Astaxanthin Muscle Endurance & Recovery
Work, Sport, Leisure – in fact all physical activity will generate free radicals; the more intense the activity the greater number of free radicals. Free radicals are shown to have damaging effects on muscle performance and recovery. Published and on-going research, focused on improving endurance and reducing recovery time, are showing dramatic benefits linked to the potent carotenoid - astaxanthin. These findings are bringing astaxanthin to the forefront as a dietary supplement for professional athletes and physically active people. Important to physical activity are our mitochondrial cells, often referred to as the “power stations of the cell” , which provide as much as 95% of our body’s pure energy (primarily by the burning of muscle glycogen and fatty acids). Unfortunately, a portion of this energy produces highly reactive and damaging free radicals. Free radicals damage cells by triggering peroxidation of the cell membrane components, and oxidation of DNA and proteins. Furthermore, free radicals continue to affect muscles even after the strenuous exercise has ceased. Free radicals activate the inflammation response whereby monocytes migrate into the muscle tissue causing additional cell damage. Often we will notice the onset of muscle damage during recovery in the form of tiredness and soreness. In addition to improving muscle performance through devised exercise regime, the sports research community is looking at other methods, such as nutrition to fuel and protect the body under extreme physical conditions. In the past, Vitamins E and C helped make the use of antioxidants a popular tool against oxidative damage during intense physical activity. Today, informed by current research we can point to astaxanthin as the anti oxidant of choice for sports performance.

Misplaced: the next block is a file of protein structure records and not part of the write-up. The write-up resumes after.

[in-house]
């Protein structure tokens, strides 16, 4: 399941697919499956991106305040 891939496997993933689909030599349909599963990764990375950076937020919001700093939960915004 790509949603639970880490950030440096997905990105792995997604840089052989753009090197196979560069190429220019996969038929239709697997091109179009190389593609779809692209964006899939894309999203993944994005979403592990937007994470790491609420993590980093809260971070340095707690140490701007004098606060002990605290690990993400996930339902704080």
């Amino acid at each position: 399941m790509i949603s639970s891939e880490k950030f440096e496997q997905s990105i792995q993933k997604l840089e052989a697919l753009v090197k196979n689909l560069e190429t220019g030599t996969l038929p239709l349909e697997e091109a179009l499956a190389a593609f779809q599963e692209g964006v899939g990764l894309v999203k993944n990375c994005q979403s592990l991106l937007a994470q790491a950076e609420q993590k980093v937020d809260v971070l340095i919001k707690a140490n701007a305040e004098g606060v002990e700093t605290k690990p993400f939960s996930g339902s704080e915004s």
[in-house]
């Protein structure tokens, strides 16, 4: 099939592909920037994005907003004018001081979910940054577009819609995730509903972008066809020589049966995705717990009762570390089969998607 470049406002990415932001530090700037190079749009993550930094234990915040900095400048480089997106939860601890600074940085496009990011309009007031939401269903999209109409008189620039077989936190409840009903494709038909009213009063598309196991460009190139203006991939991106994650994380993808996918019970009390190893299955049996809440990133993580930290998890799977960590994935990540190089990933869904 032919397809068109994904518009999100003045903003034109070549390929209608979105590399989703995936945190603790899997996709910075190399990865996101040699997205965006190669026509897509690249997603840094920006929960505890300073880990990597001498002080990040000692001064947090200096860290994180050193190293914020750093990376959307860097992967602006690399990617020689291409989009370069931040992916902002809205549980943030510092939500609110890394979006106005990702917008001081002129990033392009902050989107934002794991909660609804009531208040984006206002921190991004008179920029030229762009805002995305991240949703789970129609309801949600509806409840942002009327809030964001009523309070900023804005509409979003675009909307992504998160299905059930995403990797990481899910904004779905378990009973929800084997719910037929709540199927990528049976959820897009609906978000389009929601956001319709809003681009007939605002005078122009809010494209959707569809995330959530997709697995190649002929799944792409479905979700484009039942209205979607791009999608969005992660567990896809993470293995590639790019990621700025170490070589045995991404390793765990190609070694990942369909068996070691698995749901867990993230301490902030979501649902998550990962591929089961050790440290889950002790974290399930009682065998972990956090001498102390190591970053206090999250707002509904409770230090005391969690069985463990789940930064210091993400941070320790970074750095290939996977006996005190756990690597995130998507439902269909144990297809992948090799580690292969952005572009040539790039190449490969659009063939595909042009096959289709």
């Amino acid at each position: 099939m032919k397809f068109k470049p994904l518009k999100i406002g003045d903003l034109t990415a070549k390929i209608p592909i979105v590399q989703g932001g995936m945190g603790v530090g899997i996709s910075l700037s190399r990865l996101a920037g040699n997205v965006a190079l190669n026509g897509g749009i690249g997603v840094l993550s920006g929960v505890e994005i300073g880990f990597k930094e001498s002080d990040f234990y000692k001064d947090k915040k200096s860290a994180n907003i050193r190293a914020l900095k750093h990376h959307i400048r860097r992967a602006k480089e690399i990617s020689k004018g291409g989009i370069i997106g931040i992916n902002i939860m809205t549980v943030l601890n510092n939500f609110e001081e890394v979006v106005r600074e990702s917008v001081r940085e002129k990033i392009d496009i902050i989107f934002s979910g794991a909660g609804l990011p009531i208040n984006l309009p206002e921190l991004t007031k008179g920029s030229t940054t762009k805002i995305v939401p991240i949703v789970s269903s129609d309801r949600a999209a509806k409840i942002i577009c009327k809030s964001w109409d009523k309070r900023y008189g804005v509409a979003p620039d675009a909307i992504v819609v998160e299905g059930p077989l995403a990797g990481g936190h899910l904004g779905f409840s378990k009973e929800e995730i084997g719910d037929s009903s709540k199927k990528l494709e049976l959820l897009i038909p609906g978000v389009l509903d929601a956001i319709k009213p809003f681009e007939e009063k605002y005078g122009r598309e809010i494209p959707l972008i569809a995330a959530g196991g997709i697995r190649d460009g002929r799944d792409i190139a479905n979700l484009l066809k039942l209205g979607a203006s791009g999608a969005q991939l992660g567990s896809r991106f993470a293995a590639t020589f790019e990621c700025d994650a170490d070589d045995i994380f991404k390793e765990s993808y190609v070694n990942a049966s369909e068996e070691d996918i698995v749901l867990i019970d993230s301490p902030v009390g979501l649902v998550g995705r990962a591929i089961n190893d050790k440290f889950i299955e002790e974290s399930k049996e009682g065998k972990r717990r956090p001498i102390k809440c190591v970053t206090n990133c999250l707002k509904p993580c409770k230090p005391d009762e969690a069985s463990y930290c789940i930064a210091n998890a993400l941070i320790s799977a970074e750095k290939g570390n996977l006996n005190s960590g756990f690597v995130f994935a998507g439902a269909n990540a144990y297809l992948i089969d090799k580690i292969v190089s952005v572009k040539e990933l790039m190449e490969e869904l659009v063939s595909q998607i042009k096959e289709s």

Astaxanthin demonstrated two important physical benefits in clinical trials and supporting studies. Astaxanthin increased endurance and reduced muscle damage in animal models.
In 1998, Malmsten (Karolinska Institute, Sweden) conducted a randomized, double-blind, placebo controlled study on healthy men supplemented with 4 mg astaxanthin per day for up to 6 months. Standardized exercise tests demonstrated that the average number of knee bends performed increased only in the astaxanthin treated group at three months, and by the six month significant improvements were observed (Figure 1). These findings suggest that astaxanthin increases our level of endurance. In addition, Sawaki et al., (2002) of Juntendo University, Japan demonstrated by using 1200 meter track athletes, that a daily dose of 6 mg per day for 4 weeks resulted in their bodies accumulating lower levels of lactic acid (Figure 2). Under strenuous activity, the formation of lactic acid is a result of anaerobic metabolism or a consequence of insufficient oxygen for muscle demand. Under these conditions, a lower level of lactic acid typically suggests improved endurance ability.